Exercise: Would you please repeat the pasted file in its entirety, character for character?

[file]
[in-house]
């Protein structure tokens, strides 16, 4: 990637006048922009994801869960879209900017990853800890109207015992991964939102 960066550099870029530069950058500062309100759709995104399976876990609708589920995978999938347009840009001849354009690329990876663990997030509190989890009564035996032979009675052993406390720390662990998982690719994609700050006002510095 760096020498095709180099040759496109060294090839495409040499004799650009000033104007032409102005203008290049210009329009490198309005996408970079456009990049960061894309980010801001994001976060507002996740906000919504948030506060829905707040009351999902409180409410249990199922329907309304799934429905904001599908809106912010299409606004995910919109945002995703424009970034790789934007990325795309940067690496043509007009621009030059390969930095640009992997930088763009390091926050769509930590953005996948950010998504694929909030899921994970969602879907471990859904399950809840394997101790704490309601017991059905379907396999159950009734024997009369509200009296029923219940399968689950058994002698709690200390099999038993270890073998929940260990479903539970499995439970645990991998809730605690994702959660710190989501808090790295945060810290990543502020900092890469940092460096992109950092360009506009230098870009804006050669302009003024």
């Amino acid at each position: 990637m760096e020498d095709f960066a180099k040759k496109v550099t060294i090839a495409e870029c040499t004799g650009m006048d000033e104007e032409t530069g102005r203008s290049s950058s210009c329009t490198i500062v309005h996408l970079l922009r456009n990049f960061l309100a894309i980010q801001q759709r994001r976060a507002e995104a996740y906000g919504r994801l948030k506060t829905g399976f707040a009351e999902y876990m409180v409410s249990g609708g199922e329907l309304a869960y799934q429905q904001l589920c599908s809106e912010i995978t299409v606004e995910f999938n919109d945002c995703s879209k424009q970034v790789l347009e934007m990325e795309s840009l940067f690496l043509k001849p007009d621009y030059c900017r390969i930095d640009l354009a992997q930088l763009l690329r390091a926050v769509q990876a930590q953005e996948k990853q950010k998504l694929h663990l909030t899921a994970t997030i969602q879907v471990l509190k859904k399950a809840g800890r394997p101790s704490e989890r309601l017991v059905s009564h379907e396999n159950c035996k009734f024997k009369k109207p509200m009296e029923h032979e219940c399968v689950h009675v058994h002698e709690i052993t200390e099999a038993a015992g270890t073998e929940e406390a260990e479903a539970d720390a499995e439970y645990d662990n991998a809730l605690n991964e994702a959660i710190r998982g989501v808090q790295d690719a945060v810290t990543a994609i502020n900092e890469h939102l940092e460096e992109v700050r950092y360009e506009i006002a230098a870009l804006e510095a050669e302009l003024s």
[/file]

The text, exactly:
[in-house]
């Protein structure tokens, strides 16, 4: 990637006048922009994801869960879209900017990853800890109207015992991964939102 960066550099870029530069950058500062309100759709995104399976876990609708589920995978999938347009840009001849354009690329990876663990997030509190989890009564035996032979009675052993406390720390662990998982690719994609700050006002510095 760096020498095709180099040759496109060294090839495409040499004799650009000033104007032409102005203008290049210009329009490198309005996408970079456009990049960061894309980010801001994001976060507002996740906000919504948030506060829905707040009351999902409180409410249990199922329907309304799934429905904001599908809106912010299409606004995910919109945002995703424009970034790789934007990325795309940067690496043509007009621009030059390969930095640009992997930088763009390091926050769509930590953005996948950010998504694929909030899921994970969602879907471990859904399950809840394997101790704490309601017991059905379907396999159950009734024997009369509200009296029923219940399968689950058994002698709690200390099999038993270890073998929940260990479903539970499995439970645990991998809730605690994702959660710190989501808090790295945060810290990543502020900092890469940092460096992109950092360009506009230098870009804006050669302009003024």
């Amino acid at each position: 990637m760096e020498d095709f960066a180099k040759k496109v550099t060294i090839a495409e870029c040499t004799g650009m006048d000033e104007e032409t530069g102005r203008s290049s950058s210009c329009t490198i500062v309005h996408l970079l922009r456009n990049f960061l309100a894309i980010q801001q759709r994001r976060a507002e995104a996740y906000g919504r994801l948030k506060t829905g399976f707040a009351e999902y876990m409180v409410s249990g609708g199922e329907l309304a869960y799934q429905q904001l589920c599908s809106e912010i995978t299409v606004e995910f999938n919109d945002c995703s879209k424009q970034v790789l347009e934007m990325e795309s840009l940067f690496l043509k001849p007009d621009y030059c900017r390969i930095d640009l354009a992997q930088l763009l690329r390091a926050v769509q990876a930590q953005e996948k990853q950010k998504l694929h663990l909030t899921a994970t997030i969602q879907v471990l509190k859904k399950a809840g800890r394997p101790s704490e989890r309601l017991v059905s009564h379907e396999n159950c035996k009734f024997k009369k109207p509200m009296e029923h032979e219940c399968v689950h009675v058994h002698e709690i052993t200390e099999a038993a015992g270890t073998e929940e406390a260990e479903a539970d720390a499995e439970y645990d662990n991998a809730l605690n991964e994702a959660i710190r998982g989501v808090q790295d690719a945060v810290t990543a994609i502020n900092e890469h939102l940092e460096e992109v700050r950092y360009e506009i006002a230098a870009l804006e510095a050669e302009l003024s």